Product Data Sheets (pdf)...RS-232/RS-485 Multipoint Line Drivers (LD485S-MP)
USB 1.1 CAT5 Extender (1-Port) User Manual
User Manual for the IC101A (Version 1)
Black Box Explains...How MicroRACK Cards fit together.
Slide a function card into the front of the rack. Then slide a connector card in from the back. The rest is simple. Just press the cards together firmly inside... more/see it nowthe rack to seat the connectors.
Changing systems? Its easy to change to a different connector card. Just contact us, and well find the right connection for you.
Add a hot-swappable power supply (AC for normal operation, VDC for battery-powered sites), and youre up and running. collapse
Black Box Explains...RS-232.
Product Data Sheets (pdf)...4-Port USB 2.0 CAT5 Extender with Remote Power
Product Data Sheets (pdf)...Fiber Optic Multipoint (FOM) Line Drivers
RS-232, also known as RS-232C and TIA/EIA-232-E, is a group of electrical, functional, and mechanical specifications for serial interfaces between computers, terminals, and peripherals. The RS-232 standard was developed by... more/see it nowthe Electrical Industries Association (EIA), and defines requirements for connecting data communications equipment (DCE)—modems, converters, etc.—and data terminal equipment (DTE)—computers, controllers, etc.) devices. RS-232 transmits data at speeds up to 115 Kbps and over distances up to 50 feet (15.2 m).
The standard, which is functionally equivalent to ITU V.24/V.28, specifies the workings of the interface, circuitry, and connector pinning. Both sync and async binary data transmission fall under RS-232. Although RS-232 is sometimes still used to transmit data from PCs to peripheral devices, the most common uses today are for network console ports and for industrial devices.
Even though RS-232 is a “standard,” you can’t necessarily expect seamless communication between two RS-232 devices. Why? Because different devices have different circuitry or pinning, and different wires may be designated to perform different functions.
The typical RS-232 connector is DB25, but some PCs and other data communication devices have DB9 connectors and many newer devices have RJ-45 RS-232 ports. To connect 9-pin PC ports or RJ-45 to devices with 25-pin connectors, you will require a simple adapter cable. collapse
Black Box Explains...T1 and E1.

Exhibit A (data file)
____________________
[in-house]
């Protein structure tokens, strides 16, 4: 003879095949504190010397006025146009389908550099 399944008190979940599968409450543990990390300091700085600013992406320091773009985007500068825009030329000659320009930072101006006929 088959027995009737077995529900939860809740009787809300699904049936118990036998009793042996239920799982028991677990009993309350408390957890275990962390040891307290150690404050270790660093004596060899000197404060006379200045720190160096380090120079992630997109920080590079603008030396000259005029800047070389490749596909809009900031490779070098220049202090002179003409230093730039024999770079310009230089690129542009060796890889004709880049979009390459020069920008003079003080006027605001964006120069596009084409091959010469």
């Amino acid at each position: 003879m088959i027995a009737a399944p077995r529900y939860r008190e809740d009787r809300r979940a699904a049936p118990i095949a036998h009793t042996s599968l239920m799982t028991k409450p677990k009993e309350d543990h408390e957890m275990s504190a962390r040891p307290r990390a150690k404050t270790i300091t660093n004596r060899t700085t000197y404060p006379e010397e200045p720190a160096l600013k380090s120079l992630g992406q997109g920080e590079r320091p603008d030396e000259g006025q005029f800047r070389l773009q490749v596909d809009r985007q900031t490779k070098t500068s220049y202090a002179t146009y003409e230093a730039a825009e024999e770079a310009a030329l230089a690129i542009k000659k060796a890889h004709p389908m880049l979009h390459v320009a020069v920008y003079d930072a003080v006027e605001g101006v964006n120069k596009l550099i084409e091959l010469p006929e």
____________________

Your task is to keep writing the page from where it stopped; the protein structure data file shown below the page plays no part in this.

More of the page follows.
Product Data Sheets (pdf)...MicroRACK
If you manage a heavy-traffic data network and demand high bandwidth for high speeds, you need digital super-fast T1 or E1.
Both T1 and E1 are foundations of global communications. Developed... more/see it nowmore than 35 years ago and commercially available since 1983, T1 and E1 go virtually anywhere phone lines go, but theyre much faster. T1, used primarily in the U.S., sends data up to 1.544 Mbps; E1, used primarily in Europe, supports speeds to 2.048 Mbps. No matter where you need to connectNorth, South, or Central America, Europe, or the Pacific RimT1 and E1 can get your data there fast!
T1 and E1 are versatile, too. Drive a private, point-to-point line; provide corporate access to the Internet; enable inbound access to your Web Servereven support a voice/data/fax/video WAN that extends halfway around the world! T1 and E1 are typically used for:
• Accessing public Frame Relay networks or Public Switched Telephone Networks (PSTNs) for voice or fax.
• Merging voice and data traffic. A single T1 or E1 line can support voice and data simultaneously.
• Making super-fast LAN connections. Todays faster Ethernet speeds require the very high throughput provided by one or more T1 or E1 lines.
• Sending bandwidth-intensive data such as CAD/CAM, MRI, CAT-scan images, and other large files.
Basic T1 service supplies a bandwidth of 1.536 Mbps. However, many of todays applications demand much more bandwidth. Or perhaps you only need a portion of the 1.536 Mbps that T1 supplies. One of T1s best features is that it can be scaled up or down to provide just the right amount of bandwidth for any application.
A T1 channel consists of 24 64-kbps DS0 (Digital Signal [Zero]) subchannels that combine to provide 1.536 Mbps throughput. Because they enable you to combine T1 lines or to use only part of a T1, DS0s make T1 a very flexible standard.
If you dont need 1.536 Mbps, your T1 service provider can rent you a portion of a T1 line, called Fractional T1. For instance, you can contract for half a T1 line768 kbpsand get the use of DS0s 112. The service provider is then free to sell DS0s 1324 to another customer.
If you require more than 1.536 Mbps, two or more T1 lines can be combined to provide very-high-speed throughput. The next step up from T1 is T1C; it offers two T1 lines multiplexed together for a total throughput of 3.152 on 48 DS0s. Or consider T2 and get 6.312 Mbps over 96 DS0s by multiplexing four T1 lines together to form one high-speed connection.
Moving up the scale of high-speed T1 services is T3. T3 is 28 T1 lines multiplexed together for a blazing throughput of 44.736 Mbps, consisting of 672 DS0s, each of which supports 64 kbps.
Finally theres T4. It consists of 4032 64-kbps DS0 subchannels for a whopping 274.176 Mbps of bandwidththats 168 times the size of a single T1 line!
These various levels of T1 service can by implemented simulta-neously within a large enterprise network. Of course, this has the potential to become somewhat overwhelming from a management standpoint. But as long as you keep track of DS0s, you always know exactly how much bandwidth you have at your disposal.
T1s cousin, E1, can also have multiple lines merged to provide greater throughput. collapse
USB Ultimate Extender over CATX UTP (4-Port) Quick Start Guide
Quick Start Guide (QSG) for the IC400A